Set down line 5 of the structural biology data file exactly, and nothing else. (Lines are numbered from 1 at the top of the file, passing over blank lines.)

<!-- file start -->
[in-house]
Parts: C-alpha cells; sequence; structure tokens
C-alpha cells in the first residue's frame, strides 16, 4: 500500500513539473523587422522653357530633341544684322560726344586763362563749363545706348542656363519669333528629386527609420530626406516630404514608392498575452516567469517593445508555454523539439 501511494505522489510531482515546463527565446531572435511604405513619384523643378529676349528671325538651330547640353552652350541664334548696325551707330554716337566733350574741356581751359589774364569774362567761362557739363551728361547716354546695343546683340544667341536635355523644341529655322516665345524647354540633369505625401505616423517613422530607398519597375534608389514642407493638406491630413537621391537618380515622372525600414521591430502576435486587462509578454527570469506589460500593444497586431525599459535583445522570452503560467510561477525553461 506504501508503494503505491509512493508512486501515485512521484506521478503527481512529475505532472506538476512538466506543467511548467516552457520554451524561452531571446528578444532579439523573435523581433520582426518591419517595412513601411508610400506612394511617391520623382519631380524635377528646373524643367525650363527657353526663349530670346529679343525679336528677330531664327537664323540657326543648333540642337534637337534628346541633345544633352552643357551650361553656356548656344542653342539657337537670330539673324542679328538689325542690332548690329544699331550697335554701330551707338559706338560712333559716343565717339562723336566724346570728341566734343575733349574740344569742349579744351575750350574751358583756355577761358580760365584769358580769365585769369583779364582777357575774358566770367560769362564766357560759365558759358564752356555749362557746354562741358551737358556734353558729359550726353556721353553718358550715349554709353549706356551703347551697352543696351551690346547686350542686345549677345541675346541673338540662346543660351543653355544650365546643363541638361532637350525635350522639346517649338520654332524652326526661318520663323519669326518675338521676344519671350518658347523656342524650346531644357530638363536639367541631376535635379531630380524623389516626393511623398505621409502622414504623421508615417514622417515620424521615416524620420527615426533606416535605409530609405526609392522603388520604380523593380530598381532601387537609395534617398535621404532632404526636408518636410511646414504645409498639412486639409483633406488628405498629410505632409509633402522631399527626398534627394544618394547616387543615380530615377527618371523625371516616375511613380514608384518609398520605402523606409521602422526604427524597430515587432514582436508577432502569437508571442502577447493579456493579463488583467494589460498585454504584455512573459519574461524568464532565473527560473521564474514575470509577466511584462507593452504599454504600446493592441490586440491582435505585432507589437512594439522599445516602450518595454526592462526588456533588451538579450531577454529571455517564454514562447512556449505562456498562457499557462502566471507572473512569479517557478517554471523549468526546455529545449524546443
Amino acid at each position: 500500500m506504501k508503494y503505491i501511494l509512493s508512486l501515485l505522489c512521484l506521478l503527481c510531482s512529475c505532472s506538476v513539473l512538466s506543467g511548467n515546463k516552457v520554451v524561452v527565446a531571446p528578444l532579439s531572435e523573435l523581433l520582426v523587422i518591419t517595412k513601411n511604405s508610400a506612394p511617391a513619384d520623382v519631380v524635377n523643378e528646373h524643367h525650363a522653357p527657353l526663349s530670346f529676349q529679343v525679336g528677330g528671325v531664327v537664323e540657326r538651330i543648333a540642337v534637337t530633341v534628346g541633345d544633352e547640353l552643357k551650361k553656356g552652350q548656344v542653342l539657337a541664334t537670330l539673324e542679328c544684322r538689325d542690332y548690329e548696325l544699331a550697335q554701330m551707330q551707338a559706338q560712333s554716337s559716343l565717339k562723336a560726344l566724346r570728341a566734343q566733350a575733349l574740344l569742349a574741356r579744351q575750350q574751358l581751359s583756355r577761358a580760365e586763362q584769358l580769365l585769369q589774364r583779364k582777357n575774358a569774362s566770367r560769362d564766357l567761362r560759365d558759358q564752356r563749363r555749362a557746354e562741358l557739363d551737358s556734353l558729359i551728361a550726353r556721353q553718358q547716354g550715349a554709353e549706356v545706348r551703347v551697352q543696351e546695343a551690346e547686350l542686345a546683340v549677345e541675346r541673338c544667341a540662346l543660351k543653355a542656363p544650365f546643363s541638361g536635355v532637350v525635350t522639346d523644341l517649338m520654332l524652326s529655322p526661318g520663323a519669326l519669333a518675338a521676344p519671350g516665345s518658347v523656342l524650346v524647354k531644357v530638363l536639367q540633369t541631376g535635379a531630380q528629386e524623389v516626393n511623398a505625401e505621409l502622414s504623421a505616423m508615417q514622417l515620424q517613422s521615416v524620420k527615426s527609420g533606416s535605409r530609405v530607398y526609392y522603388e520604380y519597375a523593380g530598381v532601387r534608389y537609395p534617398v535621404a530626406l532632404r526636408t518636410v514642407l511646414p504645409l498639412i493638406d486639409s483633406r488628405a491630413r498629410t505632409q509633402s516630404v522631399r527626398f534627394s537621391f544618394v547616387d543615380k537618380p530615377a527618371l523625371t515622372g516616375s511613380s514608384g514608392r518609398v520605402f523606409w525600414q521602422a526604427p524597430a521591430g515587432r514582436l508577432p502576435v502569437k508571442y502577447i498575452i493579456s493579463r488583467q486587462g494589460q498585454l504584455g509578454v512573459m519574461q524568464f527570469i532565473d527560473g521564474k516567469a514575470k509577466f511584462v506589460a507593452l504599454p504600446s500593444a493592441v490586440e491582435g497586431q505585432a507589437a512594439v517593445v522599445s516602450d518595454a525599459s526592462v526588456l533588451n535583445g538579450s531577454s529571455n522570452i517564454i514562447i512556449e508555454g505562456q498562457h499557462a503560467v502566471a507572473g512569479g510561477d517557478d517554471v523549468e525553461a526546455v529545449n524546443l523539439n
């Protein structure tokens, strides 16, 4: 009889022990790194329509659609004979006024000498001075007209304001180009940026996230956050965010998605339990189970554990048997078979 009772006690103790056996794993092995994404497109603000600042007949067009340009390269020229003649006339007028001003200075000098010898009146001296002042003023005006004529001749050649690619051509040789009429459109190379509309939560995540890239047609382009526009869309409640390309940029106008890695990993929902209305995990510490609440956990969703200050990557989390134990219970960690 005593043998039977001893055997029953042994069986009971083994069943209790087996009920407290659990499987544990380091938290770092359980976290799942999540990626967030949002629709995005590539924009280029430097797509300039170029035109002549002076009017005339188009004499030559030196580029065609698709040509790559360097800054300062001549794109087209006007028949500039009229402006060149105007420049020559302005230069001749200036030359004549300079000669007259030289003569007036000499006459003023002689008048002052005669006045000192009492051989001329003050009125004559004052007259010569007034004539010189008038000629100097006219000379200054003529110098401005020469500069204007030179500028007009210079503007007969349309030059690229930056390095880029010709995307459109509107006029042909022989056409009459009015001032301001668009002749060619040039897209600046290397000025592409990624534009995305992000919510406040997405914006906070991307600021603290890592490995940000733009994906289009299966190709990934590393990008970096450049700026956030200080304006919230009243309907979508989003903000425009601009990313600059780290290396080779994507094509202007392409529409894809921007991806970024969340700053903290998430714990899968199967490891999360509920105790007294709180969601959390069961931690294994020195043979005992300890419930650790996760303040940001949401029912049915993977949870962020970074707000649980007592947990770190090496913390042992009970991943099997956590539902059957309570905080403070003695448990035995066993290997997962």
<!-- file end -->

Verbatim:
């Protein structure tokens, strides 16, 4: 009889022990790194329509659609004979006024000498001075007209304001180009940026996230956050965010998605339990189970554990048997078979 009772006690103790056996794993092995994404497109603000600042007949067009340009390269020229003649006339007028001003200075000098010898009146001296002042003023005006004529001749050649690619051509040789009429459109190379509309939560995540890239047609382009526009869309409640390309940029106008890695990993929902209305995990510490609440956990969703200050990557989390134990219970960690 005593043998039977001893055997029953042994069986009971083994069943209790087996009920407290659990499987544990380091938290770092359980976290799942999540990626967030949002629709995005590539924009280029430097797509300039170029035109002549002076009017005339188009004499030559030196580029065609698709040509790559360097800054300062001549794109087209006007028949500039009229402006060149105007420049020559302005230069001749200036030359004549300079000669007259030289003569007036000499006459003023002689008048002052005669006045000192009492051989001329003050009125004559004052007259010569007034004539010189008038000629100097006219000379200054003529110098401005020469500069204007030179500028007009210079503007007969349309030059690229930056390095880029010709995307459109509107006029042909022989056409009459009015001032301001668009002749060619040039897209600046290397000025592409990624534009995305992000919510406040997405914006906070991307600021603290890592490995940000733009994906289009299966190709990934590393990008970096450049700026956030200080304006919230009243309907979508989003903000425009601009990313600059780290290396080779994507094509202007392409529409894809921007991806970024969340700053903290998430714990899968199967490891999360509920105790007294709180969601959390069961931690294994020195043979005992300890419930650790996760303040940001949401029912049915993977949870962020970074707000649980007592947990770190090496913390042992009970991943099997956590539902059957309570905080403070003695448990035995066993290997997962």